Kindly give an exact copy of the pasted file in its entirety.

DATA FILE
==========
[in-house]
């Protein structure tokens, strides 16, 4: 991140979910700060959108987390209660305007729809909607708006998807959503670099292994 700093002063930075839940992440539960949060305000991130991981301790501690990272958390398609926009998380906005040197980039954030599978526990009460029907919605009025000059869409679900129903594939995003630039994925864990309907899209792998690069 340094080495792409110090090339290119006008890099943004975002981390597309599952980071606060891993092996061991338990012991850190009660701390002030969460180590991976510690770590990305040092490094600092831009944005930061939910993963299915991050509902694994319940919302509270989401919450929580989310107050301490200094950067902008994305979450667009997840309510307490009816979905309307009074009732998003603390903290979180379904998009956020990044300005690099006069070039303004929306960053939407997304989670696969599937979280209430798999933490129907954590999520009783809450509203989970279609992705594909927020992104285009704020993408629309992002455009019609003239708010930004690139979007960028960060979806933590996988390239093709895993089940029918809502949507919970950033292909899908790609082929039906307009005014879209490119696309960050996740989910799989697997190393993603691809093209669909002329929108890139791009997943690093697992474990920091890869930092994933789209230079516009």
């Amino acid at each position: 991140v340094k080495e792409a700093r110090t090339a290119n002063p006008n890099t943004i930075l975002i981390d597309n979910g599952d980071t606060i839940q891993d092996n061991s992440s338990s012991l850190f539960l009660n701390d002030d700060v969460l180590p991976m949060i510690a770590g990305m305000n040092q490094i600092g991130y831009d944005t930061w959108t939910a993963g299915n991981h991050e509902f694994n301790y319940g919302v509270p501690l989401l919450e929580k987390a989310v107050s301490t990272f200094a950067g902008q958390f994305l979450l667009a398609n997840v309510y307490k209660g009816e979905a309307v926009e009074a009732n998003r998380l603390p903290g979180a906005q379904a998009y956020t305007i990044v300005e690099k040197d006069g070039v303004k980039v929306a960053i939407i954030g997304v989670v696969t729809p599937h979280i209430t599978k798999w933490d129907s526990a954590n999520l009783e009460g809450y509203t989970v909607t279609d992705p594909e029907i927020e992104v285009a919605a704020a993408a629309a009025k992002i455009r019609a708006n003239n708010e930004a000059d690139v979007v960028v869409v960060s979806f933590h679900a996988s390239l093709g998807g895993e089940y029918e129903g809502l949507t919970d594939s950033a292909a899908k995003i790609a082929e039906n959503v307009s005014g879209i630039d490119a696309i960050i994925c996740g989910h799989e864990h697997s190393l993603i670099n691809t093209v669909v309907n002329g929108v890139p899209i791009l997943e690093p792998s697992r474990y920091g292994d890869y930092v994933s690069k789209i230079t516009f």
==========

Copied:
[in-house]
């Protein structure tokens, strides 16, 4: 991140979910700060959108987390209660305007729809909607708006998807959503670099292994 700093002063930075839940992440539960949060305000991130991981301790501690990272958390398609926009998380906005040197980039954030599978526990009460029907919605009025000059869409679900129903594939995003630039994925864990309907899209792998690069 340094080495792409110090090339290119006008890099943004975002981390597309599952980071606060891993092996061991338990012991850190009660701390002030969460180590991976510690770590990305040092490094600092831009944005930061939910993963299915991050509902694994319940919302509270989401919450929580989310107050301490200094950067902008994305979450667009997840309510307490009816979905309307009074009732998003603390903290979180379904998009956020990044300005690099006069070039303004929306960053939407997304989670696969599937979280209430798999933490129907954590999520009783809450509203989970279609992705594909927020992104285009704020993408629309992002455009019609003239708010930004690139979007960028960060979806933590996988390239093709895993089940029918809502949507919970950033292909899908790609082929039906307009005014879209490119696309960050996740989910799989697997190393993603691809093209669909002329929108890139791009997943690093697992474990920091890869930092994933789209230079516009």
């Amino acid at each position: 991140v340094k080495e792409a700093r110090t090339a290119n002063p006008n890099t943004i930075l975002i981390d597309n979910g599952d980071t606060i839940q891993d092996n061991s992440s338990s012991l850190f539960l009660n701390d002030d700060v969460l180590p991976m949060i510690a770590g990305m305000n040092q490094i600092g991130y831009d944005t930061w959108t939910a993963g299915n991981h991050e509902f694994n301790y319940g919302v509270p501690l989401l919450e929580k987390a989310v107050s301490t990272f200094a950067g902008q958390f994305l979450l667009a398609n997840v309510y307490k209660g009816e979905a309307v926009e009074a009732n998003r998380l603390p903290g979180a906005q379904a998009y956020t305007i990044v300005e690099k040197d006069g070039v303004k980039v929306a960053i939407i954030g997304v989670v696969t729809p599937h979280i209430t599978k798999w933490d129907s526990a954590n999520l009783e009460g809450y509203t989970v909607t279609d992705p594909e029907i927020e992104v285009a919605a704020a993408a629309a009025k992002i455009r019609a708006n003239n708010e930004a000059d690139v979007v960028v869409v960060s979806f933590h679900a996988s390239l093709g998807g895993e089940y029918e129903g809502l949507t919970d594939s950033a292909a899908k995003i790609a082929e039906n959503v307009s005014g879209i630039d490119a696309i960050i994925c996740g989910h799989e864990h697997s190393l993603i670099n691809t093209v669909v309907n002329g929108v890139p899209i791009l997943e690093p792998s697992r474990y920091g292994d890869y930092v994933s690069k789209i230079t516009f």